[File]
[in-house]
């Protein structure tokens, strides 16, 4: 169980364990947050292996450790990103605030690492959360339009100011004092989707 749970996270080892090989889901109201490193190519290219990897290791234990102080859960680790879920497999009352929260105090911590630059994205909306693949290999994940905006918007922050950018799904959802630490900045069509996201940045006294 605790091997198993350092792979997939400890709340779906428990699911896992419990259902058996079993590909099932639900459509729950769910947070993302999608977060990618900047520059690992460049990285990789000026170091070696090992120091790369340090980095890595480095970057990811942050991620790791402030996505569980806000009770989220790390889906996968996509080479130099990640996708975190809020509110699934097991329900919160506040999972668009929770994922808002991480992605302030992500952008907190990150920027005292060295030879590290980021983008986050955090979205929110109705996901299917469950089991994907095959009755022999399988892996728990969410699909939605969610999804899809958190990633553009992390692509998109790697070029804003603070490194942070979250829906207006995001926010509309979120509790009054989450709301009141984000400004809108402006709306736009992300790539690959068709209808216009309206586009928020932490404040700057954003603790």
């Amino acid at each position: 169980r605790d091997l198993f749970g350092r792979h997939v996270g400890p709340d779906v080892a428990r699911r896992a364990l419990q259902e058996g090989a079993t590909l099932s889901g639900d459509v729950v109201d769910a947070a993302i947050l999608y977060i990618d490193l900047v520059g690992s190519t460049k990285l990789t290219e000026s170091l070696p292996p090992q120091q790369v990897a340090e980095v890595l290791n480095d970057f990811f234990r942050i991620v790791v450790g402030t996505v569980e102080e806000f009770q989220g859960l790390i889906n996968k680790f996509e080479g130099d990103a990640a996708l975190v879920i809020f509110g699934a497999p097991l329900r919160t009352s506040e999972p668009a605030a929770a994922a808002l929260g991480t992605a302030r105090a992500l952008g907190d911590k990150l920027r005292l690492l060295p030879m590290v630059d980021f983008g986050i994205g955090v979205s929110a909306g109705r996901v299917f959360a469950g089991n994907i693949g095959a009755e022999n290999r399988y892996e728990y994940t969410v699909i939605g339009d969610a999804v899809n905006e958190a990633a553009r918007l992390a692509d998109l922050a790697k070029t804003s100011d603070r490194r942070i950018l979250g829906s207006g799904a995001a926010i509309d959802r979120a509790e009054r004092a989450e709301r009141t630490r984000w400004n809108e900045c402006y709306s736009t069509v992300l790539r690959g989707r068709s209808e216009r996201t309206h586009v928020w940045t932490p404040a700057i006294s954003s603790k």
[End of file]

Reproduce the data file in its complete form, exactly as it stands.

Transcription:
[in-house]
């Protein structure tokens, strides 16, 4: 169980364990947050292996450790990103605030690492959360339009100011004092989707 749970996270080892090989889901109201490193190519290219990897290791234990102080859960680790879920497999009352929260105090911590630059994205909306693949290999994940905006918007922050950018799904959802630490900045069509996201940045006294 605790091997198993350092792979997939400890709340779906428990699911896992419990259902058996079993590909099932639900459509729950769910947070993302999608977060990618900047520059690992460049990285990789000026170091070696090992120091790369340090980095890595480095970057990811942050991620790791402030996505569980806000009770989220790390889906996968996509080479130099990640996708975190809020509110699934097991329900919160506040999972668009929770994922808002991480992605302030992500952008907190990150920027005292060295030879590290980021983008986050955090979205929110109705996901299917469950089991994907095959009755022999399988892996728990969410699909939605969610999804899809958190990633553009992390692509998109790697070029804003603070490194942070979250829906207006995001926010509309979120509790009054989450709301009141984000400004809108402006709306736009992300790539690959068709209808216009309206586009928020932490404040700057954003603790």
């Amino acid at each position: 169980r605790d091997l198993f749970g350092r792979h997939v996270g400890p709340d779906v080892a428990r699911r896992a364990l419990q259902e058996g090989a079993t590909l099932s889901g639900d459509v729950v109201d769910a947070a993302i947050l999608y977060i990618d490193l900047v520059g690992s190519t460049k990285l990789t290219e000026s170091l070696p292996p090992q120091q790369v990897a340090e980095v890595l290791n480095d970057f990811f234990r942050i991620v790791v450790g402030t996505v569980e102080e806000f009770q989220g859960l790390i889906n996968k680790f996509e080479g130099d990103a990640a996708l975190v879920i809020f509110g699934a497999p097991l329900r919160t009352s506040e999972p668009a605030a929770a994922a808002l929260g991480t992605a302030r105090a992500l952008g907190d911590k990150l920027r005292l690492l060295p030879m590290v630059d980021f983008g986050i994205g955090v979205s929110a909306g109705r996901v299917f959360a469950g089991n994907i693949g095959a009755e022999n290999r399988y892996e728990y994940t969410v699909i939605g339009d969610a999804v899809n905006e958190a990633a553009r918007l992390a692509d998109l922050a790697k070029t804003s100011d603070r490194r942070i950018l979250g829906s207006g799904a995001a926010i509309d959802r979120a509790e009054r004092a989450e709301r009141t630490r984000w400004n809108e900045c402006y709306s736009t069509v992300l790539r690959g989707r068709s209808e216009r996201t309206h586009v928020w940045t932490p404040a700057i006294s954003s603790k």